1. Assessment systems should provide an integrated account of all that LEP students are learning, both in language and in academic content areas (p. 65).

  2. Assessment systems should be flexible; multiple indicators should be used to assess LEP students progress through all four modes of communication (speaking, listening, reading, and writing) (p. 65).

  3. Assessment systems should focus on the student's progress over time toward established goals rather than on comparisons (p. 66).

  4. Assessment systems should be sensitive to the particular needs of groups of students locally (p. 66).

The effective use of technology in an engaged learning environment supports the elements of this assessment framework.

As teachers plan for assessment during class activities, they need to combine formative and formal assessments aligned with local standards and benchmarks as well as other school reforms. It is important to ensure that the assessments used contain language that is neutral for the student (Romaine, 1995) and are appropriate in assessing the developmental stage at which the learner is currently engaged. It is also important to ensure that assessments are valid and reliable for the students, as their successful learning of language and abstract concepts may be obscured if these conditions are not met. Through the use of formative and informal assessments, teachers have the opportunity to give students "immediate feedback for self-correction and practice or rewards for accuracy are essential for language learning" (Bishop, 2001, p. 40). This type of feedback can be beneficial to LEP students in their comprehension of subject matter and language growth (Short, 2000b). It also allows teachers to encourage student success in a low anxiety environment removed from the pressures of formal assessments such as standardized tests and the writing of essays (Krashen, 1994). Both formal and informal assessments allow teachers to determine areas requiring improvement as students continue through their learning process.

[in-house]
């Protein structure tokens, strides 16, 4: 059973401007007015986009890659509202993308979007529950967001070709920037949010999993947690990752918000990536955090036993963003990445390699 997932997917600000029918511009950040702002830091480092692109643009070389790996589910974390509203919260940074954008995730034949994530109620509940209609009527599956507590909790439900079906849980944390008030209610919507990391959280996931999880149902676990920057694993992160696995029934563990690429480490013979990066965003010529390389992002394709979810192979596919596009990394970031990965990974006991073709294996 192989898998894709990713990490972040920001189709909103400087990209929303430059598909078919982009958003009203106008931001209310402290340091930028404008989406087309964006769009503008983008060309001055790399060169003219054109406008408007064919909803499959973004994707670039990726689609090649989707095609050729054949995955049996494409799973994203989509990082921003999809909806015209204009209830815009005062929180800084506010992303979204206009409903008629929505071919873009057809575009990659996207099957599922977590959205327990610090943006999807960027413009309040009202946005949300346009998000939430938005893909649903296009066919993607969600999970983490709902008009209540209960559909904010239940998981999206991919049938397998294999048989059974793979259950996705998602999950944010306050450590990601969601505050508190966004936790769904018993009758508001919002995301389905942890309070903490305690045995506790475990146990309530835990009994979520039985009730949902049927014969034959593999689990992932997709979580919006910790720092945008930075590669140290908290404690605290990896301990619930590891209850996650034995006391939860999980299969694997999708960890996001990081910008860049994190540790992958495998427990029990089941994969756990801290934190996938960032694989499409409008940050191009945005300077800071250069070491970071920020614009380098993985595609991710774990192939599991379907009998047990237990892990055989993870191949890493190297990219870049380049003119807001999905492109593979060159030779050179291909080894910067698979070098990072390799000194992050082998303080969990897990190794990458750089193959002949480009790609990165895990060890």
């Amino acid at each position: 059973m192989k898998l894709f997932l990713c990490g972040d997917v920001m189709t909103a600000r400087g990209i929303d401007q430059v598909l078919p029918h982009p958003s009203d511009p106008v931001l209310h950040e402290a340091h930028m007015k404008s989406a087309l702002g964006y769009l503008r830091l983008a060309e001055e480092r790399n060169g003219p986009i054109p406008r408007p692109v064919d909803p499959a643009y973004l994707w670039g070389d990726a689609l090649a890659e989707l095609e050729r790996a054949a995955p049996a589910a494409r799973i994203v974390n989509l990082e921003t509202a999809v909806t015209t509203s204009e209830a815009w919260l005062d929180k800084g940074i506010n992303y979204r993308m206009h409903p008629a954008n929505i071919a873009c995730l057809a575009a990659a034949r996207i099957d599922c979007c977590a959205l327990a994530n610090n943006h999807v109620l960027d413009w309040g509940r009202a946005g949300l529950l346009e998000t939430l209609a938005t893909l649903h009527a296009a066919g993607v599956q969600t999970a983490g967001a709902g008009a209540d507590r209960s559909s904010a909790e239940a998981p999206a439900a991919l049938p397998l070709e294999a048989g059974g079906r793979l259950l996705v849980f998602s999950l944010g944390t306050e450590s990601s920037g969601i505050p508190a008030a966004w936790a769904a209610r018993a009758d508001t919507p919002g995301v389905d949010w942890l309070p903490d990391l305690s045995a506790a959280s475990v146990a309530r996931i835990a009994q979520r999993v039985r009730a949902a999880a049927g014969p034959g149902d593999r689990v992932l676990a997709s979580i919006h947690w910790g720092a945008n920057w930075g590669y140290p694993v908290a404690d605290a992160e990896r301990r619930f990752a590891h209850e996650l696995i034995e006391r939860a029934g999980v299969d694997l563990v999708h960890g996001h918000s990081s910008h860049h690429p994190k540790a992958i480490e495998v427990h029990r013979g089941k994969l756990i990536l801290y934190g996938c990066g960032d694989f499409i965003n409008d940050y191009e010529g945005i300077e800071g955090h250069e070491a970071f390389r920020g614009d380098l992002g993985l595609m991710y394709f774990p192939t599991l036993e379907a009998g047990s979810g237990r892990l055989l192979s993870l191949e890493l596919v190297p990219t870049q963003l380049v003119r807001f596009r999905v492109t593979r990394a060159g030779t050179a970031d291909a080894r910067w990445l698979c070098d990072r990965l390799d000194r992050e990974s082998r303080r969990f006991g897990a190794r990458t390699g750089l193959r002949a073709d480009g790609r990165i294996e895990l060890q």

Technology offers teachers a number of venues for using performance assessments with LEP learners. Student work that is identified as learning-centered performance assessments can be as simple as text with graphics or dialogue journals or as complex as individual multimedia learning portfolios. Technology provides multiple strategies for language learners to communicate their learning and understanding of content, as well as contextual knowledge. In computer-managed instruction there are supplemental technology programs designed for students new to learning English that emphasize vocabulary learning, phonetic awareness, and basic literacy skills and have been shown to be successful in assessing the learning outcomes of students (Taylor, 1999; Labov & Baker, 2001).